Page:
Phoenix need to take home games on the road

NOBODY HOME: Crowds at Phoenix home games have dropped by more than half since their opening game of the season.
NOBODY HOME: Crowds at Phoenix home games have dropped by more than half since their opening game of the season.

Are the Wellington Phoenix playing great football? Certainly not. Are they getting results? Two wins and a draw in the last three matches and a move from ninth to fifth on the points table suggests they are.

At this stage of the season, substance rather than style is more important so while the frustration over the performances from a section of the fans is understandable, it won't be a game-breaker as far as the coach or players are concerned.

None of the 10 teams are capable of playing great football from start to finish but, like Central Coast right now, the Phoenix will expect to hit their straps at some point this season.

The key is how they scrap for results in the tough times and you'd have to say the way they have rebounded from the three-match losing streak last month has been meritorious if not exciting.

Sunday's 1-0 win over a toothless Western Sydney side wasn't a great advertisement for anything other than Wellington's reputation for being windy but the Phoenix did prove tough to break down and they've now conceded just one goal in the last 270 minutes - more like the Phoenix of recent seasons than the leaky ship we witnessed early last month.

What should be of much more concern to the club at this point, and we are talking owners and administrators rather than the team, is the dwindling crowds.

The current style - three defensive-minded midfielders tells the story but Ricki Herbert will argue it was necessary to right the ship - will be linked to the poor attendances but it's certainly not the sole factor, or even the major one.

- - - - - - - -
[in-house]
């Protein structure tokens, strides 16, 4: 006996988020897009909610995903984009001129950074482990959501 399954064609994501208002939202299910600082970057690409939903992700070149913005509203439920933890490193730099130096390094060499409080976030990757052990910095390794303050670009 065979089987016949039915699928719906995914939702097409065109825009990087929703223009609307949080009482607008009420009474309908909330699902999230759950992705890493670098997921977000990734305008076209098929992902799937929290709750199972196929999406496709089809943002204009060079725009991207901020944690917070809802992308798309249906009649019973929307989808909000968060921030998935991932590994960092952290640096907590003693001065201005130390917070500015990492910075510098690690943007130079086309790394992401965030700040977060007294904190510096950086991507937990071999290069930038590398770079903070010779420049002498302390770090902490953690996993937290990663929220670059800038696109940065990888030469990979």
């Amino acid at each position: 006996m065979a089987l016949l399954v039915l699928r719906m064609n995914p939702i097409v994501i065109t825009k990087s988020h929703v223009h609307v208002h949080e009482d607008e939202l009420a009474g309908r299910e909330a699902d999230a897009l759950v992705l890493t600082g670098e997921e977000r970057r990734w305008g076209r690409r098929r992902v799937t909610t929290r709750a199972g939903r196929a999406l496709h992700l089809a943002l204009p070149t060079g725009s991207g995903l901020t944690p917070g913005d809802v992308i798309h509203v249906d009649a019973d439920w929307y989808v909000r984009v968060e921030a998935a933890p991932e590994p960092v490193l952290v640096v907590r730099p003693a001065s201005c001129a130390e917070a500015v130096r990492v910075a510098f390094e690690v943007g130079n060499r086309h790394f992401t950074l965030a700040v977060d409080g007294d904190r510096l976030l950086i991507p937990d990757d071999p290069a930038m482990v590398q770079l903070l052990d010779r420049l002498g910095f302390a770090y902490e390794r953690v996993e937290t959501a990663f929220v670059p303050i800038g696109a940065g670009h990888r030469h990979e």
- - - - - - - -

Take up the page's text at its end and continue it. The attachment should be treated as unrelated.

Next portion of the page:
After all, the 2-0 victory in the season-opener against Sydney was easily the best and most attractive 90 minutes the Phoenix have played this season yet more than 25 per cent of the 12,057 fans who witnessed that game didn't bother to attend the next match against Brisbane when they had every reason to (aside from the absence of Alessandro Del Piero).

The crowd for the Central Coast match dropped by a further 43 per cent and, for the fourth home match against West Sydney on Sunday, despite coming off an impressive win and a draw in Australia, a season-low 5405 fans ticked through the turnstiles.

It was a pitiful figure and almost half what is required for the Phoenix to reach their break-even mark of 10,000 for a home match.

The trend is not consigned to this season - the crowds have been well below par in the past two seasons despite the Phoenix building a very good home record, where they have generally played a decent brand of football. They've made the playoffs for three consecutive years.

So what is the answer? Winning and good football have historically made little difference to attendances so it would seem there is no magic bullet.

One thing the Phoenix should do is take more home matches away from Wellington. This will irk the core fans in Wellington but surely it's worth a try because the appetite for 11 or 12 matches per season in the capital doesn't seem to be there, according to the figures.

Take one game to Auckland, Hamilton, Christchurch and Dunedin each season and also to a provincial centre on a rotational basis, such as a New Plymouth, Napier, Palmerston North, Nelson or Whangarei.

That would still leave eight or nine home matches in Wellington but, provided the scheduling is smart, you could almost guarantee at least 10,000 to those "away" home matches, which cannot be said of Wellington right now.

Auckland got 20,000 last year, Christchurch has also nudged that mark before and Dunedin got 15,000 to a pre-season match when the students were in town.

Sure, the team might not like it, the core fans might not like it, Wellington as a whole might not like it, but the owners have said they want to make the Phoenix a break-even business and they're they ones who have to pay the wages.